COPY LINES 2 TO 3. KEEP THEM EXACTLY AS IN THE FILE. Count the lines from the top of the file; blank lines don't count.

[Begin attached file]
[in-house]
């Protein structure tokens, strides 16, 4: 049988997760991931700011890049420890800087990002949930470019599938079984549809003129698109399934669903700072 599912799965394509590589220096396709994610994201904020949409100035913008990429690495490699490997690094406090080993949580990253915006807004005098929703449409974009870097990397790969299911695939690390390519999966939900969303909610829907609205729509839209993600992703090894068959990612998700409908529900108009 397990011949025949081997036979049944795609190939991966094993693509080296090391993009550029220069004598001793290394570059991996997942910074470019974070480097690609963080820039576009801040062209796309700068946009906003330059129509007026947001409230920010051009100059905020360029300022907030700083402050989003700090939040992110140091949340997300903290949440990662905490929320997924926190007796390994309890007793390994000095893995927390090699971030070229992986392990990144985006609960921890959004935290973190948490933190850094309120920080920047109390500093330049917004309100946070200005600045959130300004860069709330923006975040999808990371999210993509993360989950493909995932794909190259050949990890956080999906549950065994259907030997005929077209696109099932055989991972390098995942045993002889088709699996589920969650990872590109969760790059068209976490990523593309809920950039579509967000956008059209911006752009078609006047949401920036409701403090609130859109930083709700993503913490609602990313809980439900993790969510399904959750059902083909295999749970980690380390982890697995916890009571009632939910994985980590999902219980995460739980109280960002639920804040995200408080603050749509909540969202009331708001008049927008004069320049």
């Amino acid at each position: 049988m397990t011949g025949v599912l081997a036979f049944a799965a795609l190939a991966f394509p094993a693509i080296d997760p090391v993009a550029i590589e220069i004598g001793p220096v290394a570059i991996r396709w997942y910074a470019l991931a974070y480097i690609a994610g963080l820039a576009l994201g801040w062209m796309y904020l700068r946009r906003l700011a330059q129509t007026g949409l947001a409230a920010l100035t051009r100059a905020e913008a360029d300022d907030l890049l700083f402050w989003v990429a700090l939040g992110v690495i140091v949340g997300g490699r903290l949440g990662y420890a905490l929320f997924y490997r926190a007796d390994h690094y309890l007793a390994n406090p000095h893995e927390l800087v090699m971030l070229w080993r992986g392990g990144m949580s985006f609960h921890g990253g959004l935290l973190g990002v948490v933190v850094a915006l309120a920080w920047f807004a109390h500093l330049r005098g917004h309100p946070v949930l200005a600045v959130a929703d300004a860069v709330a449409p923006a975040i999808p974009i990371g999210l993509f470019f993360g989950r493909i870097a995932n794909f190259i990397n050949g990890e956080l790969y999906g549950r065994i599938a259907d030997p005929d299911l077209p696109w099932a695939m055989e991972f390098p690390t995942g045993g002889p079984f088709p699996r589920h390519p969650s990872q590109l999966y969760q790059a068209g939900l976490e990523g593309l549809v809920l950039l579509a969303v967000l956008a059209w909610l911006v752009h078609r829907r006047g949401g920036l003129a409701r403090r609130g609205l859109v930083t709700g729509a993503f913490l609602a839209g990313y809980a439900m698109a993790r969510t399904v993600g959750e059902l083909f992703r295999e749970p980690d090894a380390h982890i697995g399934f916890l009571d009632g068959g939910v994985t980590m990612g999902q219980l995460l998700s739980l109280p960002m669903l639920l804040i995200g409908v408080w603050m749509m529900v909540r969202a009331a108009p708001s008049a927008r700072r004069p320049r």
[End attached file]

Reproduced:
């Protein structure tokens, strides 16, 4: 049988997760991931700011890049420890800087990002949930470019599938079984549809003129698109399934669903700072 599912799965394509590589220096396709994610994201904020949409100035913008990429690495490699490997690094406090080993949580990253915006807004005098929703449409974009870097990397790969299911695939690390390519999966939900969303909610829907609205729509839209993600992703090894068959990612998700409908529900108009 397990011949025949081997036979049944795609190939991966094993693509080296090391993009550029220069004598001793290394570059991996997942910074470019974070480097690609963080820039576009801040062209796309700068946009906003330059129509007026947001409230920010051009100059905020360029300022907030700083402050989003700090939040992110140091949340997300903290949440990662905490929320997924926190007796390994309890007793390994000095893995927390090699971030070229992986392990990144985006609960921890959004935290973190948490933190850094309120920080920047109390500093330049917004309100946070200005600045959130300004860069709330923006975040999808990371999210993509993360989950493909995932794909190259050949990890956080999906549950065994259907030997005929077209696109099932055989991972390098995942045993002889088709699996589920969650990872590109969760790059068209976490990523593309809920950039579509967000956008059209911006752009078609006047949401920036409701403090609130859109930083709700993503913490609602990313809980439900993790969510399904959750059902083909295999749970980690380390982890697995916890009571009632939910994985980590999902219980995460739980109280960002639920804040995200408080603050749509909540969202009331708001008049927008004069320049």
């Amino acid at each position: 049988m397990t011949g025949v599912l081997a036979f049944a799965a795609l190939a991966f394509p094993a693509i080296d997760p090391v993009a550029i590589e220069i004598g001793p220096v290394a570059i991996r396709w997942y910074a470019l991931a974070y480097i690609a994610g963080l820039a576009l994201g801040w062209m796309y904020l700068r946009r906003l700011a330059q129509t007026g949409l947001a409230a920010l100035t051009r100059a905020e913008a360029d300022d907030l890049l700083f402050w989003v990429a700090l939040g992110v690495i140091v949340g997300g490699r903290l949440g990662y420890a905490l929320f997924y490997r926190a007796d390994h690094y309890l007793a390994n406090p000095h893995e927390l800087v090699m971030l070229w080993r992986g392990g990144m949580s985006f609960h921890g990253g959004l935290l973190g990002v948490v933190v850094a915006l309120a920080w920047f807004a109390h500093l330049r005098g917004h309100p946070v949930l200005a600045v959130a929703d300004a860069v709330a449409p923006a975040i999808p974009i990371g999210l993509f470019f993360g989950r493909i870097a995932n794909f190259i990397n050949g990890e956080l790969y999906g549950r065994i599938a259907d030997p005929d299911l077209p696109w099932a695939m055989e991972f390098p690390t995942g045993g002889p079984f088709p699996r589920h390519p969650s990872q590109l999966y969760q790059a068209g939900l976490e990523g593309l549809v809920l950039l579509a969303v967000l956008a059209w909610l911006v752009h078609r829907r006047g949401g920036l003129a409701r403090r609130g609205l859109v930083t709700g729509a993503f913490l609602a839209g990313y809980a439900m698109a993790r969510t399904v993600g959750e059902l083909f992703r295999e749970p980690d090894a380390h982890i697995g399934f916890l009571d009632g068959g939910v994985t980590m990612g999902q219980l995460l998700s739980l109280p960002m669903l639920l804040i995200g409908v408080w603050m749509m529900v909540r969202a009331a108009p708001s008049a927008r700072r004069p320049r």